Mayor Marty Walsh says Boston can’t deny permit for ‘Straight Pride Parade’ based on values of organizers

“Permits to host a public event are granted based on operational feasibility, not based on values or endorsements of belief,” the mayor said in a series of tweets on Thursday.

The rainbow flag flies over Boston during the Pride Week Flag Raising Ceremony at City Hall.

Mayor Marty Walsh said in a series of tweets on Thursday evening that the city cannot deny the proposed “Straight Pride Parade” a permit because of disagreements with event organizers’ values or beliefs.

Walsh said permits for public events in the city are granted based on “operational feasibility.”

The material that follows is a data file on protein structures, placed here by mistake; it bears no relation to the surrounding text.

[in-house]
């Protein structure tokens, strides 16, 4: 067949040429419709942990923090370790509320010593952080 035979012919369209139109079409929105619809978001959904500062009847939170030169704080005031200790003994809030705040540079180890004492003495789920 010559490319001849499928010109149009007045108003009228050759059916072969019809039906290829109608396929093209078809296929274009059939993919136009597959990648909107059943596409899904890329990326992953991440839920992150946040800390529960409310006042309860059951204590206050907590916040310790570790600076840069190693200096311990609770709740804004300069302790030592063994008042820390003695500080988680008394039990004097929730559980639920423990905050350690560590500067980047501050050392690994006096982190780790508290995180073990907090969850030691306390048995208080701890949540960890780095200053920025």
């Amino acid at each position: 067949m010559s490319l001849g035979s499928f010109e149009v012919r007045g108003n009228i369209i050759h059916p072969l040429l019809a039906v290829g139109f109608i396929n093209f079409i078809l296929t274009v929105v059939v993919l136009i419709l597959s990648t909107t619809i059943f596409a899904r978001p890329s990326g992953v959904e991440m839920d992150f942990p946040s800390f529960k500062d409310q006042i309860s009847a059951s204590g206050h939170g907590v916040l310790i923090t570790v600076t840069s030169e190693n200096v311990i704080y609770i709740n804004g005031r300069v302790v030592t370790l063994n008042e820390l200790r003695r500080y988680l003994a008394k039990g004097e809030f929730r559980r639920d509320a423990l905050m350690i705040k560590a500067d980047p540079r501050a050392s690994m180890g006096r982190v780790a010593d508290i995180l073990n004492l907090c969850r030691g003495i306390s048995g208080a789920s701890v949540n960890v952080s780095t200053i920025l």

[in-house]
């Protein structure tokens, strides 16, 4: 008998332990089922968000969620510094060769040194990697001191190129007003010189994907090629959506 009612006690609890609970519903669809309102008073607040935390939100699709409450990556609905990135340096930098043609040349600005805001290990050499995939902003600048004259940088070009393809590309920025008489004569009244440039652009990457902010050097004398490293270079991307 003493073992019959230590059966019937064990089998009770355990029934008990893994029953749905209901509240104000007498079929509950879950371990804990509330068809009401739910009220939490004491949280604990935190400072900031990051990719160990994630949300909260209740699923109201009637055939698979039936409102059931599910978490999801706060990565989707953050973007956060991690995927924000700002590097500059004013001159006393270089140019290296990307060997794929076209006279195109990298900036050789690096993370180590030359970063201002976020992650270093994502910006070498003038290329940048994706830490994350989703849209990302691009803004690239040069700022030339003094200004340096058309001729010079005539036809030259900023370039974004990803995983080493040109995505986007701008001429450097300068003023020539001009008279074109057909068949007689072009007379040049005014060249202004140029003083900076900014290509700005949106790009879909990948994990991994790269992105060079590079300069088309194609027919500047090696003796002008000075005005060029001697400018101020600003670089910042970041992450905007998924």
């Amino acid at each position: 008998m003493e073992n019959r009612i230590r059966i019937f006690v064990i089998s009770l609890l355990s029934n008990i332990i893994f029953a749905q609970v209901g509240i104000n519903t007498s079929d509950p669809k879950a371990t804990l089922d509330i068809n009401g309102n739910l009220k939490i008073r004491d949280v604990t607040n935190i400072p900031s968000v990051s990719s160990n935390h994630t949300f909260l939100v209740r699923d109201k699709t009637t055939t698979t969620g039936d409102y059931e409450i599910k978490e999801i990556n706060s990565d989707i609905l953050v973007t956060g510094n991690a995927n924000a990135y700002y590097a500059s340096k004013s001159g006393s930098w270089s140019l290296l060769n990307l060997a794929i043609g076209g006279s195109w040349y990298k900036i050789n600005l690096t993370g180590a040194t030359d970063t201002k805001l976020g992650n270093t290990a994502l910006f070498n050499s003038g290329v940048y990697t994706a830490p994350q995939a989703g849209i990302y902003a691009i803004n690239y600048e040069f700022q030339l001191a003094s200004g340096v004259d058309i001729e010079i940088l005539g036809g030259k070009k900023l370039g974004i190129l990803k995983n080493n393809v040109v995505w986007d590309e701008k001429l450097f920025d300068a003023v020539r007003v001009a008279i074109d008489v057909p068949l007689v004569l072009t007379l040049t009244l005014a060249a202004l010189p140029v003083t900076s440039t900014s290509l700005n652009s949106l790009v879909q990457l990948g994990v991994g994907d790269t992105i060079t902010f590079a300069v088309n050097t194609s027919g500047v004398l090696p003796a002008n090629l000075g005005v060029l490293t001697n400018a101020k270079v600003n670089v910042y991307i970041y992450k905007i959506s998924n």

“The City of Boston cannot deny a permit based on an organization’s values,” the mayor wrote.

Mark Sahady, vice president of the group — Super Happy Fun America — organizing the event, wrote on Facebook last week that the parade could be held on Aug. 31.

Walsh said the parade has not yet received a permit, but is “working to amend their application for permits to host a public event.”

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Separate of the proposed event, which has garnered widespread condemnation, Walsh emphasized that the city’s values of “respect, diversity, and acceptance of all” remain clear.

“Whatever outside groups may try do, our values won’t change,” he said. “I invite each and every person to stand with us, and show that love will always prevail. Join us in celebration this Saturday for the [Boston Pride] Parade and in the fight for progress and equality for all.”